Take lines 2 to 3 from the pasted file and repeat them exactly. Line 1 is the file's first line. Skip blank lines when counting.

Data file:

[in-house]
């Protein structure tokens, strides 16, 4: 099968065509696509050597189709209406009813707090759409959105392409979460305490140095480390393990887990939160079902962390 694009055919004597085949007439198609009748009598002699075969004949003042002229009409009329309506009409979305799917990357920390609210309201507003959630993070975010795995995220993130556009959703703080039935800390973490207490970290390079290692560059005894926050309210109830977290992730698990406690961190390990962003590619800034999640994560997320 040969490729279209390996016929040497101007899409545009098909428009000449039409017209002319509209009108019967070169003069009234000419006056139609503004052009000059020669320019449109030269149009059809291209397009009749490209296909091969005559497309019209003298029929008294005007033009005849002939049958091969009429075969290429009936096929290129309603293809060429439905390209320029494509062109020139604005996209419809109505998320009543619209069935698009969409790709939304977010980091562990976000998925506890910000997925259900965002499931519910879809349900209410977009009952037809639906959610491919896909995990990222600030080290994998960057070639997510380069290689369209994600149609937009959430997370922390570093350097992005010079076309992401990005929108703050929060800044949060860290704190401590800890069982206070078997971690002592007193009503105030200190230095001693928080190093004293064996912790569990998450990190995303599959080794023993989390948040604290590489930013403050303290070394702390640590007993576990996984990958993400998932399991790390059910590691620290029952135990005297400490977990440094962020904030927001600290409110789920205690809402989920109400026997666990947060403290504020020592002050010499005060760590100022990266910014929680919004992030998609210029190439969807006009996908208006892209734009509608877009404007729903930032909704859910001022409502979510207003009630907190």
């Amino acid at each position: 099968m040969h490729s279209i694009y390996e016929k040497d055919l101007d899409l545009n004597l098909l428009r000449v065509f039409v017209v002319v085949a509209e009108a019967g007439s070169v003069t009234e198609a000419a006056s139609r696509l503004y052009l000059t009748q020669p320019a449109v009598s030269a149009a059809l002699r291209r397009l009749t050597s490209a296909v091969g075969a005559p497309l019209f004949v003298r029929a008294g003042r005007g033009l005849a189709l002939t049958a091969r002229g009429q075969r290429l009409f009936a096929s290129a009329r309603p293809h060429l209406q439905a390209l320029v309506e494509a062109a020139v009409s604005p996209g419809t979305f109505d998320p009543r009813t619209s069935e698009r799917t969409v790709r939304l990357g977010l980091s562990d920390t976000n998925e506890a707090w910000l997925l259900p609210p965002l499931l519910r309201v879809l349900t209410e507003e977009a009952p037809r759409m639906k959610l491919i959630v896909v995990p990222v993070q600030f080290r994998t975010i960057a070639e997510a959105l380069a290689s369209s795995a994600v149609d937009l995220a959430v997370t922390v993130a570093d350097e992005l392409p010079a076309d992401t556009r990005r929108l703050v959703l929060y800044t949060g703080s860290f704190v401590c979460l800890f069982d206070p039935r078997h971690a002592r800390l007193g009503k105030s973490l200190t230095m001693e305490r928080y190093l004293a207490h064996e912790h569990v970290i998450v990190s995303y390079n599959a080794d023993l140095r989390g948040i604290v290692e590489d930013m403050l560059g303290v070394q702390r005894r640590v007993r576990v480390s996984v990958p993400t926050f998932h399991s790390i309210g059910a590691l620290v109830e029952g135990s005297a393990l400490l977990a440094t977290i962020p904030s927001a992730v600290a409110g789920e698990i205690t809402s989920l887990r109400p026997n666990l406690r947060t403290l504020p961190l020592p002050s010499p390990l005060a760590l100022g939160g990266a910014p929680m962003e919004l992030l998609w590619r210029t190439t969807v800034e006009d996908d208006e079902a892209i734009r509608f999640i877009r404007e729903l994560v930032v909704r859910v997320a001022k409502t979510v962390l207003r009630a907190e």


């Protein structure tokens, strides 16, 4: 099968065509696509050597189709209406009813707090759409959105392409979460305490140095480390393990887990939160079902962390 694009055919004597085949007439198609009748009598002699075969004949003042002229009409009329309506009409979305799917990357920390609210309201507003959630993070975010795995995220993130556009959703703080039935800390973490207490970290390079290692560059005894926050309210109830977290992730698990406690961190390990962003590619800034999640994560997320 040969490729279209390996016929040497101007899409545009098909428009000449039409017209002319509209009108019967070169003069009234000419006056139609503004052009000059020669320019449109030269149009059809291209397009009749490209296909091969005559497309019209003298029929008294005007033009005849002939049958091969009429075969290429009936096929290129309603293809060429439905390209320029494509062109020139604005996209419809109505998320009543619209069935698009969409790709939304977010980091562990976000998925506890910000997925259900965002499931519910879809349900209410977009009952037809639906959610491919896909995990990222600030080290994998960057070639997510380069290689369209994600149609937009959430997370922390570093350097992005010079076309992401990005929108703050929060800044949060860290704190401590800890069982206070078997971690002592007193009503105030200190230095001693928080190093004293064996912790569990998450990190995303599959080794023993989390948040604290590489930013403050303290070394702390640590007993576990996984990958993400998932399991790390059910590691620290029952135990005297400490977990440094962020904030927001600290409110789920205690809402989920109400026997666990947060403290504020020592002050010499005060760590100022990266910014929680919004992030998609210029190439969807006009996908208006892209734009509608877009404007729903930032909704859910001022409502979510207003009630907190």
């Amino acid at each position: 099968m040969h490729s279209i694009y390996e016929k040497d055919l101007d899409l545009n004597l098909l428009r000449v065509f039409v017209v002319v085949a509209e009108a019967g007439s070169v003069t009234e198609a000419a006056s139609r696509l503004y052009l000059t009748q020669p320019a449109v009598s030269a149009a059809l002699r291209r397009l009749t050597s490209a296909v091969g075969a005559p497309l019209f004949v003298r029929a008294g003042r005007g033009l005849a189709l002939t049958a091969r002229g009429q075969r290429l009409f009936a096929s290129a009329r309603p293809h060429l209406q439905a390209l320029v309506e494509a062109a020139v009409s604005p996209g419809t979305f109505d998320p009543r009813t619209s069935e698009r799917t969409v790709r939304l990357g977010l980091s562990d920390t976000n998925e506890a707090w910000l997925l259900p609210p965002l499931l519910r309201v879809l349900t209410e507003e977009a009952p037809r759409m639906k959610l491919i959630v896909v995990p990222v993070q600030f080290r994998t975010i960057a070639e997510a959105l380069a290689s369209s795995a994600v149609d937009l995220a959430v997370t922390v993130a570093d350097e992005l392409p010079a076309d992401t556009r990005r929108l703050v959703l929060y800044t949060g703080s860290f704190v401590c979460l800890f069982d206070p039935r078997h971690a002592r800390l007193g009503k105030s973490l200190t230095m001693e305490r928080y190093l004293a207490h064996e912790h569990v970290i998450v990190s995303y390079n599959a080794d023993l140095r989390g948040i604290v290692e590489d930013m403050l560059g303290v070394q702390r005894r640590v007993r576990v480390s996984v990958p993400t926050f998932h399991s790390i309210g059910a590691l620290v109830e029952g135990s005297a393990l400490l977990a440094t977290i962020p904030s927001a992730v600290a409110g789920e698990i205690t809402s989920l887990r109400p026997n666990l406690r947060t403290l504020p961190l020592p002050s010499p390990l005060a760590l100022g939160g990266a910014p929680m962003e919004l992030l998609w590619r210029t190439t969807v800034e006009d996908d208006e079902a892209i734009r509608f999640i877009r404007e729903l994560v930032v909704r859910v997320a001022k409502t979510v962390l207003r009630a907190e």